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Release Date: 10/08/1996
Contact Information: Liza Judge, Community Involvement, (617) 918-1067 Johanna Hunter, Community Involvement, (617) 918-1041 Larry Brill, Office of Site Remediation and Restoration, (617) 573-5721

NORWOOD, MA --- Standing in the entryway of the contaminated building slated for demolition at the Grant Gear/Norwood PCB site, senior U.S. Environmental Protection Agency (EPA) officials announced today that the agency has saved $56 million by revisiting and selecting six, less costly cleanup plans at New England Superfund Sites. Elliott Laws, EPA assistant administrator for Solid Waste and Emergency Response, and John P. DeVillars, regional administrator for EPA New England, joined local and state representatives in Norwood to describe the $47.5 million savings achieved at the Norwood site and the efforts underway to encourage redevelopment of this contaminated property.

"The savings we accomplished here at Norwood represents one of the best national examples of faster, less costly remedies. By working closely with the local community and responsible companies, and maintaining our commitment to protecting public health and the environment, we achieved a sensible solution that we hope will lead to beneficial economic redevelopment for the town of Norwood and its citizens," said Elliott Laws.

"EPA New England promised that we would apply common sense in our cleanup remedies and we have delivered just that today. This region is at the forefront nationally when it comes to updating remedies and saving taxpayer dollars - $56 million at Norwood and five other New England sites," stated John P. DeVillars. "Norwood and New England taxpayers also gain by having the prior owners and companies deemed responsible for this contamination step forward to help pay for the cleanup and promote urban revitalization of this property."

EPA revised the original soil remedy at Norwood based on new cost and design data. Norwood was initially targeted for cleanup using solvent extraction, an innovative technology. After careful review and cost considerations, EPA decided that, despite the agency's increasing support for the use of innovative alternative technologies, the expected cost merited a review of alternatives that would be as protective and would allow for commercial reuse of the site. EPA worked closely with the Massachusetts Department of Environmental Protection, responsible companies and the local community in determining this final cleanup. The final remedy selected are soil consolidation and capping at a cost of approximately $7 - $10 million.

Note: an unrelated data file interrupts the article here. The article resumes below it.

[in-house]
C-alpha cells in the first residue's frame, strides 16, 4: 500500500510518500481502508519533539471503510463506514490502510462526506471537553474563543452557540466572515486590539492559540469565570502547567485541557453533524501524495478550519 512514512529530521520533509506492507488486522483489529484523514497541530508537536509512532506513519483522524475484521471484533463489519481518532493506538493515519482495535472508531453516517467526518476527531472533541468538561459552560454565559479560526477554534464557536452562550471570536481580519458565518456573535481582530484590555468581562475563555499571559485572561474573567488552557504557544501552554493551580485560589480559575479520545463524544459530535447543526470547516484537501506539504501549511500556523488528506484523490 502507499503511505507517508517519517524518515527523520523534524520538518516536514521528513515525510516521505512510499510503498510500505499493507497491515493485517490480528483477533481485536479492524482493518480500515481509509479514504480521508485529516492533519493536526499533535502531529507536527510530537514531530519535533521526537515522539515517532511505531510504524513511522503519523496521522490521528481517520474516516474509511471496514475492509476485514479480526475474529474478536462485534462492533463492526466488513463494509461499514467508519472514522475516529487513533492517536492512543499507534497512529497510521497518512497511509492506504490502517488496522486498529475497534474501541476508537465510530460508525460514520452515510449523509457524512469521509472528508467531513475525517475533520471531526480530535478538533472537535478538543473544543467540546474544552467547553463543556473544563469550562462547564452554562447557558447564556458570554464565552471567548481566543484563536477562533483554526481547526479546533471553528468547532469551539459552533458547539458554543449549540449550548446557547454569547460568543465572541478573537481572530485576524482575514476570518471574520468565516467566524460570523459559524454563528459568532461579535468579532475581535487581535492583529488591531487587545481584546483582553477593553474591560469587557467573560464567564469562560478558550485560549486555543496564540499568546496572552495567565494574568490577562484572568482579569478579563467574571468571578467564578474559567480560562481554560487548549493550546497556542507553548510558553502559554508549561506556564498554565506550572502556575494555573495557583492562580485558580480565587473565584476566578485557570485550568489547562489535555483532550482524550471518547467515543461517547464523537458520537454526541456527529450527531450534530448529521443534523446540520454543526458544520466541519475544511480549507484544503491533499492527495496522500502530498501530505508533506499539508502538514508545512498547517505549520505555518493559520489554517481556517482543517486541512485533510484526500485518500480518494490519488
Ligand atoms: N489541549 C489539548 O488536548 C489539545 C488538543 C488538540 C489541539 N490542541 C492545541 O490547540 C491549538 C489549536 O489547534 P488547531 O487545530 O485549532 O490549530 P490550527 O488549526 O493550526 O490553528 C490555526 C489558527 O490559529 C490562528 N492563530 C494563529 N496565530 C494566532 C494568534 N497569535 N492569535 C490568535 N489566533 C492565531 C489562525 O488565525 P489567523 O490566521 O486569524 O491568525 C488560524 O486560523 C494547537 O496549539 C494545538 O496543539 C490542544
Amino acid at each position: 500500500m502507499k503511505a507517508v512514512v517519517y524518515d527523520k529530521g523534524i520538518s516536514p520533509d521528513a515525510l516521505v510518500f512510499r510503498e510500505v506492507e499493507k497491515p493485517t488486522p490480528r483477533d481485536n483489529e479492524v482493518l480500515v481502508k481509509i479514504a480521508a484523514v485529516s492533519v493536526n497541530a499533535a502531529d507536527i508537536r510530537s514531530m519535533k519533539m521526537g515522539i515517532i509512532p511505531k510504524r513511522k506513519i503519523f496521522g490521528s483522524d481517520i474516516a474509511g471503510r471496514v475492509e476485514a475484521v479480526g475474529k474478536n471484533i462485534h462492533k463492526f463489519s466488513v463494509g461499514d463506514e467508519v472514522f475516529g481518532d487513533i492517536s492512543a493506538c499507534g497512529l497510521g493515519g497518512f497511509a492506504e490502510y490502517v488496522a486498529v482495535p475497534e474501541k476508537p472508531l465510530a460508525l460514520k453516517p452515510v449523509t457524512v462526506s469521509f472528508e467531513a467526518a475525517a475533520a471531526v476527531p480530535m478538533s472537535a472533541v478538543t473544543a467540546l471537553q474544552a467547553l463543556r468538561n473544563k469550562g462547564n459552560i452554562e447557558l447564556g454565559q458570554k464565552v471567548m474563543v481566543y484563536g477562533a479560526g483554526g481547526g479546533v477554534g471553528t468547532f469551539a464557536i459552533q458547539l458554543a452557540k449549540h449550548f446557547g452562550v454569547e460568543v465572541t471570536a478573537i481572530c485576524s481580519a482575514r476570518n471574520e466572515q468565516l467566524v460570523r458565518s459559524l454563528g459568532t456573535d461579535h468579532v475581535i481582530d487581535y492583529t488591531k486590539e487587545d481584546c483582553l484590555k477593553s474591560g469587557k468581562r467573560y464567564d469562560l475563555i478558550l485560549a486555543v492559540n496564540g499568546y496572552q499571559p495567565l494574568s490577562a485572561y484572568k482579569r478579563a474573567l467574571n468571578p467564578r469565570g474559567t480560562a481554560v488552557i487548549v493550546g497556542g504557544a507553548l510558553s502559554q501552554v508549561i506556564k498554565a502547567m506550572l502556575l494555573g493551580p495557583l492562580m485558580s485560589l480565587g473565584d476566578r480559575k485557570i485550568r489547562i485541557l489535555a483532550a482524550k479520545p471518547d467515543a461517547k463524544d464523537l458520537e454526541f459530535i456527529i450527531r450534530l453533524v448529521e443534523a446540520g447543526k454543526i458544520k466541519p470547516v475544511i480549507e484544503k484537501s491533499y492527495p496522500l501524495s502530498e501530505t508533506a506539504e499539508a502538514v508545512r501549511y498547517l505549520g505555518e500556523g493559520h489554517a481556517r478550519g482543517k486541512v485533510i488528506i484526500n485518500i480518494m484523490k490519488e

Construction of a protective cap over the site and cleanup of Meadow Brook will be performed by responsible parties with their own funds. This will keep valuable EPA trust fund resources available to pursue cleanup work at other sites.

Demolition of the Grant Gear building at 921 Providence Highway started today is expected to be completed before the end of December. Initial work will focus on removal of asbestos from the building and cleanup of the interior of the building.

In addition, the U.S. Department of Justice and the State of Massachusetts recently reached two agreements with a value of more than $15 million with three companies to help clean up the PCB-laden Norwood site. In one of the settlements, two companies -- Federal Pacific Electric Company and Cornell Dubilier Electronics, Inc. -- agreed to undertake work with a value of about $10 million to help clean up the site. In the other agreement, Cooper Industries, Inc., agreed to pay the United States more than $5 million for past and future costs.

In addition to the cost savings at the Norwood site, EPA also announced remedy changes at these Superfund sites in New England:

Davis Liquid in Smithfield, RI: EPA and the Rhode Island Department of Environmental Management revised the original plan to destroy approximately 25,000 cubic yards of soil using high temperature incineration. The revised plan, which will save $4 to $5 million, will use a new technology, low temperature thermal desorption, to clean the site. This change still provides environmental and public health protections with the additional benefit of major cost savings for responsible companies from whom EPA is seeking cost recovery.

Coakley Landfill in North Hampton, NH: Based on new data indicating reduced landfill gas volumes, EPA allowed passive gas venting instead of flaring of gases which saves an estimated $650,000.

PSC Resources in Palmer, Mass.: Revised part of the original remedy from in-situ stabilization to ex-situ stabilization to consolidate wastes and change to an impermeable cap, a savings of an estimated $1 million.

Pinette's Salvage Yard in Washburn, Maine: Revised long term groundwater remedy in response to new monitoring data, saving an estimated $2 million in reduced cleanup costs. New data revealed the original source control remedy was more effective than anticipated, thus allowing natural attenuation to replace pump and treat technology.

Gilson Road in Nashua, NH: Turned off first groundwater pump-and-treat system in New England after achieving cleanup goals in the groundwater. Treatment cost savings estimated at $3.6 million. Groundwater will continue to be monitored.

EPA New England is continuing review of all remedy decisions to identify sites where new information indicates revisions may be appropriate.